The solicitation seeks answers to 16 broad questions, which cover issues such as how technologies and services are defined as "clean," and which of those technologies offer the strongest near-term benefits, as compared to those that might take five years or more to have a positive impact. Respondents also are encouraged to identify technologies/services in which the US currently has a competitive edge, and those where it lags behind (and to state why it lags). And the solicitation asks for public input on what roadblocks and barriers exist to improving US competitiveness, and how they can be removed.
Biden's initiatives so far have often supported US cleantech industries because they can help achieve his dual goals of rapid reductions in US GHG emissions and promotion of job growth.
For example, Executive Order 14017 signed in February, mandated a 100-day review to improve supply chains. "Resilient American supply chains will revitalize and rebuild domestic manufacturing capacity, maintain America's competitive edge in research and development, and create well-paying jobs," it stated.
The $1.2-trillion infrastructure plan, which has passed the Senate and is waiting for a vote in the House in September, includes infrastructure investments aimed at improving, as well as decarbonizing, America's ports, roads, and bridges—all of which will improve movement of goods and equipment.
As another example, the administration announced in June the National Blueprint for Lithium Batteries, which would secure raw materials for batteries and support a domestic manufacturing base that also could export batteries over time.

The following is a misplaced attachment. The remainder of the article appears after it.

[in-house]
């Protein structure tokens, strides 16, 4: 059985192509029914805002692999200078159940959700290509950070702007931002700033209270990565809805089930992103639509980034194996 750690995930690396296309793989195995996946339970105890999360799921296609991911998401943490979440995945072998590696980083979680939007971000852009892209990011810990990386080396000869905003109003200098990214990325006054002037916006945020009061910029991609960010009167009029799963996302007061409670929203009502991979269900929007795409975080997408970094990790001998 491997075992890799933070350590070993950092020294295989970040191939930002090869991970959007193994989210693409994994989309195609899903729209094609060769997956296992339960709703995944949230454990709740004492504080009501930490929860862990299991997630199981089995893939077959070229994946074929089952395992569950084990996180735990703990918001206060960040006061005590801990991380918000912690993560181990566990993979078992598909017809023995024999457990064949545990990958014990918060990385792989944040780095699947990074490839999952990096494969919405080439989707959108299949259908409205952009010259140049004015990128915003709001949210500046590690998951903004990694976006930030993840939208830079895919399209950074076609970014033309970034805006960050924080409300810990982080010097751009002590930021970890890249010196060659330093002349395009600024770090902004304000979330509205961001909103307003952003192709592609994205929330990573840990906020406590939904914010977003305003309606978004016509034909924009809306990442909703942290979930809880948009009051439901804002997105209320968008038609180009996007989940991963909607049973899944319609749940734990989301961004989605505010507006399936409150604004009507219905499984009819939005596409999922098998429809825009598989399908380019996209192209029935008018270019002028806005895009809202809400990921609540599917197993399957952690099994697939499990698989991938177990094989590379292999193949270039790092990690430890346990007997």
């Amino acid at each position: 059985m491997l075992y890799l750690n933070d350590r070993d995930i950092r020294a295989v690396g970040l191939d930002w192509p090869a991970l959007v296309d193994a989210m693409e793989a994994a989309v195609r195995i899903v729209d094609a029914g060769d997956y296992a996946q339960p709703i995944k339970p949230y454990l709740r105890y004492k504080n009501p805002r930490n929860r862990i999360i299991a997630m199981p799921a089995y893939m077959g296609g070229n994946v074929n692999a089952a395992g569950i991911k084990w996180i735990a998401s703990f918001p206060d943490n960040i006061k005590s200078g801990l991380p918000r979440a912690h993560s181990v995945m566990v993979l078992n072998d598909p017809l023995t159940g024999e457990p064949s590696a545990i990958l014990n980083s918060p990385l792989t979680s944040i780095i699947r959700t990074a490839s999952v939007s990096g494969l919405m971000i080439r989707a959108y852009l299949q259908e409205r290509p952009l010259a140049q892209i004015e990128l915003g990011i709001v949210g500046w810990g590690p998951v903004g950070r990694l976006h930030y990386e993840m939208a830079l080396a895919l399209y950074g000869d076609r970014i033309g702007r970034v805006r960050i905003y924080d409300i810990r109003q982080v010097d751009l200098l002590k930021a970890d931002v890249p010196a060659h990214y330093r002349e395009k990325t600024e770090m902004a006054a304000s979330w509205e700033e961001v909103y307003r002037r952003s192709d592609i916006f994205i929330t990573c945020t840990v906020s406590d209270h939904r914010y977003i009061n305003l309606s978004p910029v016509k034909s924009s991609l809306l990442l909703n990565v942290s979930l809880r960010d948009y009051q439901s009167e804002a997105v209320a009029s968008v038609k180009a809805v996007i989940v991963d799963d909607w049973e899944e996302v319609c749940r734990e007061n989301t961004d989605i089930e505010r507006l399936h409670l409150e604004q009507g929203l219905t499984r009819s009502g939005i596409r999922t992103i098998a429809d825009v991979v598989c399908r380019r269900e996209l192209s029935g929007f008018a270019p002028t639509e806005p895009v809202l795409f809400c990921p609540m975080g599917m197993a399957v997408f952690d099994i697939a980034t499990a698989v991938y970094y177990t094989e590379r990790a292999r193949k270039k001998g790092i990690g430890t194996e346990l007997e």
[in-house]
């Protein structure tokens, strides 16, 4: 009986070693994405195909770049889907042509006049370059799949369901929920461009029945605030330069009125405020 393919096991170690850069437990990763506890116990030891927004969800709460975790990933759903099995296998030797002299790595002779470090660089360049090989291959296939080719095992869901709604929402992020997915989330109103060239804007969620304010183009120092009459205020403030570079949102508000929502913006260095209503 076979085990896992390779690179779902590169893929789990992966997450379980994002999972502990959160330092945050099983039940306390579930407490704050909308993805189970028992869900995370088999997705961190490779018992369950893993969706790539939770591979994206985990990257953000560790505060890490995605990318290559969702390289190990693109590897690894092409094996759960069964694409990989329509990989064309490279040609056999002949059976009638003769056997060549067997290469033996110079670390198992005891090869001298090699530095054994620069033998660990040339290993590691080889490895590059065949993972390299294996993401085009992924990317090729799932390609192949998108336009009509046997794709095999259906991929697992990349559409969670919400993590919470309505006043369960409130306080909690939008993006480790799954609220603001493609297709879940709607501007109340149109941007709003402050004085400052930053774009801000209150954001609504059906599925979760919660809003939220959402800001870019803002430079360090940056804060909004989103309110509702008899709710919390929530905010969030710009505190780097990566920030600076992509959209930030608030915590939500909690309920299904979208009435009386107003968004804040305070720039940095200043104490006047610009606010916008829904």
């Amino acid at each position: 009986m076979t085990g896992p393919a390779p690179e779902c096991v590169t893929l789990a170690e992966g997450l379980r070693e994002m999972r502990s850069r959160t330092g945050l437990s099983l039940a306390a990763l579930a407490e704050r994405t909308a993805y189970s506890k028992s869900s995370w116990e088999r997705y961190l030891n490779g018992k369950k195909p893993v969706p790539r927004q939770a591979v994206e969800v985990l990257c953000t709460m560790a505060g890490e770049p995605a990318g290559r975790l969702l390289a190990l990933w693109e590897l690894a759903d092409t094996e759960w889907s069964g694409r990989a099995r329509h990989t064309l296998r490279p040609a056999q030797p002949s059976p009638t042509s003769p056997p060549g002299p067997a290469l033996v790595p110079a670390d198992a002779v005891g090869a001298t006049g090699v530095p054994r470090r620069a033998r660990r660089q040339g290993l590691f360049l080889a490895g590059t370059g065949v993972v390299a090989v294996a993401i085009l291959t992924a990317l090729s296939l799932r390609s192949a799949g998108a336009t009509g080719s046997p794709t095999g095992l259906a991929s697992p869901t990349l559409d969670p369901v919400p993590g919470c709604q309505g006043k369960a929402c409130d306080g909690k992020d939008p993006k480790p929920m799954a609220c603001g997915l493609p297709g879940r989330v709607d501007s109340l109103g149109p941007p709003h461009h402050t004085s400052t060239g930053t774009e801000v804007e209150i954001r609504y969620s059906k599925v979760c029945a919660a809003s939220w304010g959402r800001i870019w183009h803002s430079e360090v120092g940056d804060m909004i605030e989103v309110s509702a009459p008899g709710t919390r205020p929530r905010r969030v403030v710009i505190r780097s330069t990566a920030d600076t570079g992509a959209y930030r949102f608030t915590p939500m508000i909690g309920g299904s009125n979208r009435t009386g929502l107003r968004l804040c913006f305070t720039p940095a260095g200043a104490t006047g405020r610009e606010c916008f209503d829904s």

Critical minerals and base metals go beyond lithium to supplies of copper, nickel, cobalt, and manganese, say experts. During a panel discussion in early July, Tristan Abbey, president of Comarus Analytics, suggested that the US Department of Energy should revive its loan program for mining and processing projects.
On supply chain matters, IHS Markit has predicted that recycling of key materials will be necessary to ramp up supplies of key materials.
The US solar energy industry has been cheered by another administrative action: the ban on imports from a few producers of polysilicon products in China over alleged forced labor practices. "We fully support the Biden administration's efforts to address any forced labor in the solar supply chain," the Solar Energy Industries Association said in June. "The fact is, we do not have transparency into supply chains in the Xinjiang region, and there is too much risk in operating there."
The American Manufacturers for a Clean Energy Economy (AMCEE) actually wants to go further, stating on 27 August that selective action against a few Chinese companies, per the new Biden policy, is inadequate. AMCEE favors legislation introduced by Senator Jon Ossoff, Democrat-Georgia, which would provide tax credits on goods such as polysilicon and photovoltaic modules. "AMCEE supports [Solar Energy Manufacturing for America Act] and other legislation aimed at promoting policies that expand and increase domestic clean energy manufacturing, and calls for the introduction of similar legislation to support other types of clean energy, including battery and wind component manufacturing," it said.